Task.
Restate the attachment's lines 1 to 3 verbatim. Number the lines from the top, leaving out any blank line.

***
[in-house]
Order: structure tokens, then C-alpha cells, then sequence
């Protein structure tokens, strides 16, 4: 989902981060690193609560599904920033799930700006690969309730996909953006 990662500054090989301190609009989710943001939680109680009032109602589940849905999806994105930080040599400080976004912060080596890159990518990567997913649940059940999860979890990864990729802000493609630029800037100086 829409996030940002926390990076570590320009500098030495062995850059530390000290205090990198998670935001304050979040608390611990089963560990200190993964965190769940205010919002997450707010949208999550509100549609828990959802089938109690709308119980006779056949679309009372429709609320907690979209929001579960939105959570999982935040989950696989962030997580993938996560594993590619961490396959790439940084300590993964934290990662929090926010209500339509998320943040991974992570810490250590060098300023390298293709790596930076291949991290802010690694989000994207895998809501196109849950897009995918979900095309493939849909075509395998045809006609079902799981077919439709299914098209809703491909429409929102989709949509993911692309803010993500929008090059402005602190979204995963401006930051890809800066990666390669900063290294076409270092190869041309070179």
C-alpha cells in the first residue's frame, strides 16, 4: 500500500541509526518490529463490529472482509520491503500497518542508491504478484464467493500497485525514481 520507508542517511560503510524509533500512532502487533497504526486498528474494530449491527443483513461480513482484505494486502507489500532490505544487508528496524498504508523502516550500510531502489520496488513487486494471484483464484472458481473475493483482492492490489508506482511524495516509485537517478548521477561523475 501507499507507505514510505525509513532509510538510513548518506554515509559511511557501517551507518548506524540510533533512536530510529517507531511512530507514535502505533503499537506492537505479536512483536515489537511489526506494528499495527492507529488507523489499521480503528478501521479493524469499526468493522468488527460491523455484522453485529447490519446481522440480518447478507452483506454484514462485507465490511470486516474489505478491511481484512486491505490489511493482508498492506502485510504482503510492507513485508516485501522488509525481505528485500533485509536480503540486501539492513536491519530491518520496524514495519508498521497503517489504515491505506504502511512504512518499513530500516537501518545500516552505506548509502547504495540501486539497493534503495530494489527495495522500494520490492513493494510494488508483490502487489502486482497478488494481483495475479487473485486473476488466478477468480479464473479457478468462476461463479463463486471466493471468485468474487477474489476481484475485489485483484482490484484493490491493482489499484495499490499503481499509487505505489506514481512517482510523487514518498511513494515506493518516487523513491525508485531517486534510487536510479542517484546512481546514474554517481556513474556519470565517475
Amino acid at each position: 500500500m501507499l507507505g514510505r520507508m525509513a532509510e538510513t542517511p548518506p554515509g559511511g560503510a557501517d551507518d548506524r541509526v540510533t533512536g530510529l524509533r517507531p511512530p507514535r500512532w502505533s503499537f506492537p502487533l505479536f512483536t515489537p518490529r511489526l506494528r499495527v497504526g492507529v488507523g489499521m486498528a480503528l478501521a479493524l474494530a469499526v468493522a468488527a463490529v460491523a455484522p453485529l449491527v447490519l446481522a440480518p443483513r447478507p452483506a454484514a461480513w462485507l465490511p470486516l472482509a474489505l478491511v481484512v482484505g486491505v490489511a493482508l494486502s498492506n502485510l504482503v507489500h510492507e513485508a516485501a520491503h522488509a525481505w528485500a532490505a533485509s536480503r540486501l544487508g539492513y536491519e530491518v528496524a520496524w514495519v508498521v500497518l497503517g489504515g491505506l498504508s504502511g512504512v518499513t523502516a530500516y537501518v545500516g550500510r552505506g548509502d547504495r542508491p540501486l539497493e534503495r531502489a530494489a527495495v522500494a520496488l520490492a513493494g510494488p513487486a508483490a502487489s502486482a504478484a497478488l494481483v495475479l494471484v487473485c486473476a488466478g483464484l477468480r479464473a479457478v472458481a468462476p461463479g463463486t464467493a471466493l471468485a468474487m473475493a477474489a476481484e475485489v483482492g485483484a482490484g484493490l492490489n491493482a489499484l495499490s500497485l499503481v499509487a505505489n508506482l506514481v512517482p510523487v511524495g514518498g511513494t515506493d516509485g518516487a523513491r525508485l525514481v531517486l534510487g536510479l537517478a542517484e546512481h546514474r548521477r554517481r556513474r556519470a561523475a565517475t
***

[in-house]
Order: structure tokens, then C-alpha cells, then sequence
């Protein structure tokens, strides 16, 4: 989902981060690193609560599904920033799930700006690969309730996909953006 990662500054090989301190609009989710943001939680109680009032109602589940849905999806994105930080040599400080976004912060080596890159990518990567997913649940059940999860979890990864990729802000493609630029800037100086 829409996030940002926390990076570590320009500098030495062995850059530390000290205090990198998670935001304050979040608390611990089963560990200190993964965190769940205010919002997450707010949208999550509100549609828990959802089938109690709308119980006779056949679309009372429709609320907690979209929001579960939105959570999982935040989950696989962030997580993938996560594993590619961490396959790439940084300590993964934290990662929090926010209500339509998320943040991974992570810490250590060098300023390298293709790596930076291949991290802010690694989000994207895998809501196109849950897009995918979900095309493939849909075509395998045809006609079902799981077919439709299914098209809703491909429409929102989709949509993911692309803010993500929008090059402005602190979204995963401006930051890809800066990666390669900063290294076409270092190869041309070179």